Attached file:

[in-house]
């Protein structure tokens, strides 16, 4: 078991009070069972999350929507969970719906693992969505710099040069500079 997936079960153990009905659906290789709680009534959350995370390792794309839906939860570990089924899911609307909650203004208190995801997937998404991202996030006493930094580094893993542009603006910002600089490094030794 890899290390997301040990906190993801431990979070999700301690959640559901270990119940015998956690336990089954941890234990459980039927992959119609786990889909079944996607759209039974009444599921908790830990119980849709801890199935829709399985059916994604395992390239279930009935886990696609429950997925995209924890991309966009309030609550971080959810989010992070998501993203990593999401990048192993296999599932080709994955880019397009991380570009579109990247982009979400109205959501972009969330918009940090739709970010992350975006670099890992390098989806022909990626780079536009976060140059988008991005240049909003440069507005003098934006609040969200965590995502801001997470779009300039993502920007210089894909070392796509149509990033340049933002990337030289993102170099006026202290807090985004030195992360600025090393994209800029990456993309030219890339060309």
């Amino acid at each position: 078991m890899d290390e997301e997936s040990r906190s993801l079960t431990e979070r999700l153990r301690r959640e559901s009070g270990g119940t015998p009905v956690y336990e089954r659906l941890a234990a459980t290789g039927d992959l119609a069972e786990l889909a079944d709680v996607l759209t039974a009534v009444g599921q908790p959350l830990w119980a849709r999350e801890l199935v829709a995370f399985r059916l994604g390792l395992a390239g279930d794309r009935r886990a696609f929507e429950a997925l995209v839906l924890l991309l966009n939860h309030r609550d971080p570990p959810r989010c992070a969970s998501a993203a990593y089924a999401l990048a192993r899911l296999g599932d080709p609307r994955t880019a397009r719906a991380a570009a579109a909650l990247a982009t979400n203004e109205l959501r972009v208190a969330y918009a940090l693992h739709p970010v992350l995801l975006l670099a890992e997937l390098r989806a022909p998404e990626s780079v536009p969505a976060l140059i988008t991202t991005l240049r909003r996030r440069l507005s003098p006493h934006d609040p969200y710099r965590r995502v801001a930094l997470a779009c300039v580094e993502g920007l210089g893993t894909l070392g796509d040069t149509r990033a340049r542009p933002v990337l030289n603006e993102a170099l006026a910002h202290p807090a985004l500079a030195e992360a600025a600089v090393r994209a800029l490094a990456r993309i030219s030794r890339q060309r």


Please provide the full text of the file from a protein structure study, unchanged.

[in-house]
């Protein structure tokens, strides 16, 4: 078991009070069972999350929507969970719906693992969505710099040069500079 997936079960153990009905659906290789709680009534959350995370390792794309839906939860570990089924899911609307909650203004208190995801997937998404991202996030006493930094580094893993542009603006910002600089490094030794 890899290390997301040990906190993801431990979070999700301690959640559901270990119940015998956690336990089954941890234990459980039927992959119609786990889909079944996607759209039974009444599921908790830990119980849709801890199935829709399985059916994604395992390239279930009935886990696609429950997925995209924890991309966009309030609550971080959810989010992070998501993203990593999401990048192993296999599932080709994955880019397009991380570009579109990247982009979400109205959501972009969330918009940090739709970010992350975006670099890992390098989806022909990626780079536009976060140059988008991005240049909003440069507005003098934006609040969200965590995502801001997470779009300039993502920007210089894909070392796509149509990033340049933002990337030289993102170099006026202290807090985004030195992360600025090393994209800029990456993309030219890339060309």
């Amino acid at each position: 078991m890899d290390e997301e997936s040990r906190s993801l079960t431990e979070r999700l153990r301690r959640e559901s009070g270990g119940t015998p009905v956690y336990e089954r659906l941890a234990a459980t290789g039927d992959l119609a069972e786990l889909a079944d709680v996607l759209t039974a009534v009444g599921q908790p959350l830990w119980a849709r999350e801890l199935v829709a995370f399985r059916l994604g390792l395992a390239g279930d794309r009935r886990a696609f929507e429950a997925l995209v839906l924890l991309l966009n939860h309030r609550d971080p570990p959810r989010c992070a969970s998501a993203a990593y089924a999401l990048a192993r899911l296999g599932d080709p609307r994955t880019a397009r719906a991380a570009a579109a909650l990247a982009t979400n203004e109205l959501r972009v208190a969330y918009a940090l693992h739709p970010v992350l995801l975006l670099a890992e997937l390098r989806a022909p998404e990626s780079v536009p969505a976060l140059i988008t991202t991005l240049r909003r996030r440069l507005s003098p006493h934006d609040p969200y710099r965590r995502v801001a930094l997470a779009c300039v580094e993502g920007l210089g893993t894909l070392g796509d040069t149509r990033a340049r542009p933002v990337l030289n603006e993102a170099l006026a910002h202290p807090a985004l500079a030195e992360a600025a600089v090393r994209a800029l490094a990456r993309i030219s030794r890339q060309r």